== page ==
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Adequate recovery is essential after strenuous exercise, and arguably even more important than the exercise itself.

To fully benefit from exercise and to maximise training frequency, athletes employ a variety of recovery strategies, one of which is contrast (hot and cold) water therapy (CWT). This is the process of exposing the fatigued area of the body to water of alternating hot and cold temperatures for an extended period.

Some experts believe this method to be effective in reducing muscle soreness after exercise, and that it can also increase the rate of recovery, meaning the deficit in performance caused by fatigue will be reduced.

While the exact physiological mechanism of this is not fully understood, the consensus is that the alternating temperatures cause vasodilation (widening) and vasoconstriction (narrowing) of blood vessels, creating a “pumping” effect which aids the removal of post-exercise waste products, such as lactic acid. From a coaching and athletic perspective, this increased rate of recovery is most beneficial during periods of high training frequency or during competition when physical demands on athletes are at their highest.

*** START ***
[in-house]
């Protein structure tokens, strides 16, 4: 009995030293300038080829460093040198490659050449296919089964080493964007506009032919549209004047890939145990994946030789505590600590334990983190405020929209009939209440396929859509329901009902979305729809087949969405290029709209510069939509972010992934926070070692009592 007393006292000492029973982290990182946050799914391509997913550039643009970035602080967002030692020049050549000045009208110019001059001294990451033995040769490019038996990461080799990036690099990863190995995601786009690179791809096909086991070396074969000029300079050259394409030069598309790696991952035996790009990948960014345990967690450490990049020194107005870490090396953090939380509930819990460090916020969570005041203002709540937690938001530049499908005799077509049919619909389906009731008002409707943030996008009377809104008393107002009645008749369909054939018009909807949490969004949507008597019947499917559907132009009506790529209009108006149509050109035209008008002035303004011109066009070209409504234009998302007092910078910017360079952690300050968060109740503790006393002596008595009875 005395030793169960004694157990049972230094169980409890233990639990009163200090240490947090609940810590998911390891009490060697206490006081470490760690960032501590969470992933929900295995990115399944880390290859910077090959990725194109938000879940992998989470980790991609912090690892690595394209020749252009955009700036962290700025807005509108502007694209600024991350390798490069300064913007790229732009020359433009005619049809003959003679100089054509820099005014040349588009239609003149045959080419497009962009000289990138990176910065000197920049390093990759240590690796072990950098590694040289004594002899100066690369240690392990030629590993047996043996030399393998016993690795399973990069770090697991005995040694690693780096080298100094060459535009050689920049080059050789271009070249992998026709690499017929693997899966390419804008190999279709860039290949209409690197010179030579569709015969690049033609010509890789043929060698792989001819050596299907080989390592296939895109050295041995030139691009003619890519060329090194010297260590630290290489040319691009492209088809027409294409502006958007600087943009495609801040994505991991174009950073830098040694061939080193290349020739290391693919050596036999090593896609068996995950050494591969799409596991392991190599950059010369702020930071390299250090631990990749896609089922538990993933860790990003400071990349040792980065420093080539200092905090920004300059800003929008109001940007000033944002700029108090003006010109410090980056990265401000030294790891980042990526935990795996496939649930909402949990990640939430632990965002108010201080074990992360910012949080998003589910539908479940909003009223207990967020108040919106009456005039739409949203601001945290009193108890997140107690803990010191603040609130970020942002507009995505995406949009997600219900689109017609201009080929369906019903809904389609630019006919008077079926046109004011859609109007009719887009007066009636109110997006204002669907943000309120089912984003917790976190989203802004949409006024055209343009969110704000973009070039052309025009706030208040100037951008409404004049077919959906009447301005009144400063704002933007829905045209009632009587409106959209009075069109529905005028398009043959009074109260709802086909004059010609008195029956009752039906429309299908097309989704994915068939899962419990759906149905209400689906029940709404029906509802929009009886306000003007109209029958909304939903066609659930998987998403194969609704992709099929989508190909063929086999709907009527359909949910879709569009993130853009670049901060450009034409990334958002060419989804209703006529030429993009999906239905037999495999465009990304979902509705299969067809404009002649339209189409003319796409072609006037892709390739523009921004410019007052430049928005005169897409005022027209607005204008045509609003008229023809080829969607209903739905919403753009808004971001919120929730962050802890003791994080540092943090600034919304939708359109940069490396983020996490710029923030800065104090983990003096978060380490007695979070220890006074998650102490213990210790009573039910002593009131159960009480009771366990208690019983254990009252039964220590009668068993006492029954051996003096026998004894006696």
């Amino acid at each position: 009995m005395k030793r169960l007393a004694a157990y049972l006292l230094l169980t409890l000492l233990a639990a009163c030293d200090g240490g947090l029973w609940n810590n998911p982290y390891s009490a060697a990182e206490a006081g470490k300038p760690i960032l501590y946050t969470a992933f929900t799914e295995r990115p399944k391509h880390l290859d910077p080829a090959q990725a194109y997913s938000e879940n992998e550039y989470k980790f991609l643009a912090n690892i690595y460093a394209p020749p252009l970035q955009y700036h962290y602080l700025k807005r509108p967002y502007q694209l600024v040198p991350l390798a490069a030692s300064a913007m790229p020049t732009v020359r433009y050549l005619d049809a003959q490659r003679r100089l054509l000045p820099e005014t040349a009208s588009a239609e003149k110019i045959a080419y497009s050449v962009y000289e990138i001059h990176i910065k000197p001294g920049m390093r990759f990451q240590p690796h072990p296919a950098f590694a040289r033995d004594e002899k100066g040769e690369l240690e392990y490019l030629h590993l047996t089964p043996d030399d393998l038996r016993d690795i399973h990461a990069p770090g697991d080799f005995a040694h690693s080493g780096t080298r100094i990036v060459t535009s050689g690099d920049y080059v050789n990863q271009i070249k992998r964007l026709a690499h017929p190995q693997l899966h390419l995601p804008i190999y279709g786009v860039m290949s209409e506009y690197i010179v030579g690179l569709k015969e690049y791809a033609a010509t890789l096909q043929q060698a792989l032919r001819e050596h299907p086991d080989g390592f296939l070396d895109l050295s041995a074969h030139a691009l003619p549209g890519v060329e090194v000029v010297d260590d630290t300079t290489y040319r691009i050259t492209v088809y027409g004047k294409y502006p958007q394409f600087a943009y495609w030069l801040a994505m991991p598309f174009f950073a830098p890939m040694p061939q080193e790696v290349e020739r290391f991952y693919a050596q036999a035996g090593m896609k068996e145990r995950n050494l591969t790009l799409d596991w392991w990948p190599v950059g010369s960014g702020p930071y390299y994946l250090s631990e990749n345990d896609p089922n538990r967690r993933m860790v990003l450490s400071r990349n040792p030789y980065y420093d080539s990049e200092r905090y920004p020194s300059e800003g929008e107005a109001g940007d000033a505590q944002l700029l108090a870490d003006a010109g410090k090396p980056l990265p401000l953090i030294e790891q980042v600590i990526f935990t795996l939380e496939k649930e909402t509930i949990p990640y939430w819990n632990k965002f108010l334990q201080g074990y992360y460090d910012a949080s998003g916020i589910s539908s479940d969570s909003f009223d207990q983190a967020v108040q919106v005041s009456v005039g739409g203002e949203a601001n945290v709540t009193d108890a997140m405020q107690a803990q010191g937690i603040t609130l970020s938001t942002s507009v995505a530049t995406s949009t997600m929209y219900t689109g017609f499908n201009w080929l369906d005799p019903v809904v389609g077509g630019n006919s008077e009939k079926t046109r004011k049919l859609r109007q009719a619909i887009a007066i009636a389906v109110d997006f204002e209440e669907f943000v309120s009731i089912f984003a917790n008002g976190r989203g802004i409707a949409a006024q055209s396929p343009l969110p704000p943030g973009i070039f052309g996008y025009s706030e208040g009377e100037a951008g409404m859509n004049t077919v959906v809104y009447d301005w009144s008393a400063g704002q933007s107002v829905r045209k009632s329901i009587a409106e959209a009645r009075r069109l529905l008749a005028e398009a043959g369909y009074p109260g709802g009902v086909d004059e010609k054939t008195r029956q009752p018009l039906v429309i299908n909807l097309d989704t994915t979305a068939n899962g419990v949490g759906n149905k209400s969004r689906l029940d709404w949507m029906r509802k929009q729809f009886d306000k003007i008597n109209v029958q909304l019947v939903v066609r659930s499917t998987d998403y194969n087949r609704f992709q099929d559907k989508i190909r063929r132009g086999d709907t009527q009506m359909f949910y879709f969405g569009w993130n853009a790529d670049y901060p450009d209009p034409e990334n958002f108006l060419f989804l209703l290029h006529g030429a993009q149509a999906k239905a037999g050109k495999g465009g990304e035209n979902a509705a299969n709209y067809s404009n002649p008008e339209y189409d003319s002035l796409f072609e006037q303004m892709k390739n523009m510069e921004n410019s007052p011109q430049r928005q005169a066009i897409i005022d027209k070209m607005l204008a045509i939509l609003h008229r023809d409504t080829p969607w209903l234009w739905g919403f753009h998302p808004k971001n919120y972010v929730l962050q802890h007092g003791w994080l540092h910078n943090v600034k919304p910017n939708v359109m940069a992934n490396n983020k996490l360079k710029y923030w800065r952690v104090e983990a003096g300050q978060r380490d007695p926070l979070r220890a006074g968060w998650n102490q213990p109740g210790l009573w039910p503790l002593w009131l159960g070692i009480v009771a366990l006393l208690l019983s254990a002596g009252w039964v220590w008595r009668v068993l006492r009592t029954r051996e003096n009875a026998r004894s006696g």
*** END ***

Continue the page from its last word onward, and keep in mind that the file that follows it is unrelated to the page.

From a sports therapy perspective, the use of recovery modalities such as this can result in a decrease in injury occurrence, as sports injuries are more likely to occur when an athlete is fatigued.

However great or small the effects of CWT are, athletes who have a particularly demanding training schedule should consider its use, as any advantage that can be gained over an opponent during competition would, no doubt, be more than welcome.